In the second of our guest contributions, Penny Fenton explains how she found the early days of being a (not so) mature student!
Penny is 29 and has been studying Bioscience since September 2016. Having lived near Ipswich on and off for most of her life, contributing to Student life seems a great way for Penny to get more involved in the Waterfront student experience.
It seemed like only five minutes had passed since I had posted a picture of my acceptance letter on social media. It was captioned with excited words about being a “mature” student and far too many exclamation marks. Obviously there were the ever amusing quips from friends questioning my ability to be “mature” in any context, but before I knew it, I had completed my first weeks of my Bioscience degree.
The initial two weeks were mostly finding our feet, learning about what was available to us in terms of facilities and support and trying to find the people we would call friends and colleagues for the next few years and who knows how much further into our futures. There was also a sense of shared frustration. We all wanted to get started, begin our journey and start writing in our new notebooks and in my case with my ridiculous array of glitter gel pens.
What hit me first was the standard of equipment available to us in the labs. I couldn’t quite get my head around the fact that even in my rather late 20’s, I was to be let loose in these spaces – let alone that one day in the not too distant future I would be working on my own project for my dissertation. There was a growing sense of excitement and I think a hope in each of us that we were, even then, full of raw potential. I quietly imagined us all in a year or two, milling around in our lab coats working on some cutting edge project, looking very serious and professional.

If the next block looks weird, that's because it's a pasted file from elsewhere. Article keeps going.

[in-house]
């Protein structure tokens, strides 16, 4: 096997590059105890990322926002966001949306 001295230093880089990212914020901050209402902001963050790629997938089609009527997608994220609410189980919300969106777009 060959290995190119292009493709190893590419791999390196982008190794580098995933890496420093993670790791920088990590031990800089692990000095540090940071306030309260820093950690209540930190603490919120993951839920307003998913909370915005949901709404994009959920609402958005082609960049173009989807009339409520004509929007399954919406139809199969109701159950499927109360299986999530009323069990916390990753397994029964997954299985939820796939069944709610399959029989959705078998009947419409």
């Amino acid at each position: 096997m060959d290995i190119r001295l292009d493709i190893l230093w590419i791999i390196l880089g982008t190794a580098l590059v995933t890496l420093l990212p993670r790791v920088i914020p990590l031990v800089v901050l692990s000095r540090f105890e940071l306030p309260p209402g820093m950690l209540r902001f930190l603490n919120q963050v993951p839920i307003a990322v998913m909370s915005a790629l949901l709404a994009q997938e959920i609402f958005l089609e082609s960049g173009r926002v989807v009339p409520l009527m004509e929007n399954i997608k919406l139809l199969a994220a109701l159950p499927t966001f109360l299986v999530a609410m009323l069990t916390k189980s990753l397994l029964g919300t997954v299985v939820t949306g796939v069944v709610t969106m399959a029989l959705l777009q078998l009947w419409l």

Induction passed without incident and our lectures began. Before long we had been set our first assignment. It had been almost a decade since I had written an essay, so I began in the overly keen, “this may be the last thing I ever write” fashion that I’ve noticed seems to cling to those of us who are on the older side.
I happily soon realised that I was enjoying myself, a huge relief to a person who had given up a house and an eight-year service to Her Majesty’s Prisons in hope of something closer to the life she imagined for herself. As things all seemed to settle in to place on the academic front, the overall friendly group began to find its little sub groups within. I made friends who I can now message just to compare levels of procrastination over an assignment, or to laugh about the perils of on-line dating. Deciding to get fully involved in this whole university thing, I was elected (from a group of just me!) as Student Union course rep and I went along to a demonstration in London and marched for cheaper, fairer education.
That first month or so of university was full of firsts for me. Some exciting, some just necessary, but they will all be remembered with fondness when I look back from my graduation or new career. It’s true, it is never too late!